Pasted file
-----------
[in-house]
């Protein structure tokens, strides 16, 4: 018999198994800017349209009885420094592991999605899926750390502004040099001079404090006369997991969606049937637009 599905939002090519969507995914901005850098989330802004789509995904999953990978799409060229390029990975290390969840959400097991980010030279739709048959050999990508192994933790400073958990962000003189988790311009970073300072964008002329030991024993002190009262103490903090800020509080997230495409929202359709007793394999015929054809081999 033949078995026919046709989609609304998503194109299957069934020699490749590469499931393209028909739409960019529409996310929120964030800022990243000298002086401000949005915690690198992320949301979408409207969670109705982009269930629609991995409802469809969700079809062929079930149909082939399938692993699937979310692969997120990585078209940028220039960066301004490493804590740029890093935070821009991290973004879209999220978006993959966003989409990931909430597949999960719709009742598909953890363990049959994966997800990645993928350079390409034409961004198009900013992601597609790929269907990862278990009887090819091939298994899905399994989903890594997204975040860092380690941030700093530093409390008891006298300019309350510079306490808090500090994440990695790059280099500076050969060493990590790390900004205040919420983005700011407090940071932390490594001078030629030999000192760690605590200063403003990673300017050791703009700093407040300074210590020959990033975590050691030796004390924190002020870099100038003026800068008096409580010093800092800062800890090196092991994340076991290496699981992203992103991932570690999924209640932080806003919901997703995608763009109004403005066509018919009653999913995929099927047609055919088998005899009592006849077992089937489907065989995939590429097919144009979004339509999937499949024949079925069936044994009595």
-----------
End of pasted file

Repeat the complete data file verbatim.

[in-house]
């Protein structure tokens, strides 16, 4: 018999198994800017349209009885420094592991999605899926750390502004040099001079404090006369997991969606049937637009 599905939002090519969507995914901005850098989330802004789509995904999953990978799409060229390029990975290390969840959400097991980010030279739709048959050999990508192994933790400073958990962000003189988790311009970073300072964008002329030991024993002190009262103490903090800020509080997230495409929202359709007793394999015929054809081999 033949078995026919046709989609609304998503194109299957069934020699490749590469499931393209028909739409960019529409996310929120964030800022990243000298002086401000949005915690690198992320949301979408409207969670109705982009269930629609991995409802469809969700079809062929079930149909082939399938692993699937979310692969997120990585078209940028220039960066301004490493804590740029890093935070821009991290973004879209999220978006993959966003989409990931909430597949999960719709009742598909953890363990049959994966997800990645993928350079390409034409961004198009900013992601597609790929269907990862278990009887090819091939298994899905399994989903890594997204975040860092380690941030700093530093409390008891006298300019309350510079306490808090500090994440990695790059280099500076050969060493990590790390900004205040919420983005700011407090940071932390490594001078030629030999000192760690605590200063403003990673300017050791703009700093407040300074210590020959990033975590050691030796004390924190002020870099100038003026800068008096409580010093800092800062800890090196092991994340076991290496699981992203992103991932570690999924209640932080806003919901997703995608763009109004403005066509018919009653999913995929099927047609055919088998005899009592006849077992089937489907065989995939590429097919144009979004339509999937499949024949079925069936044994009595």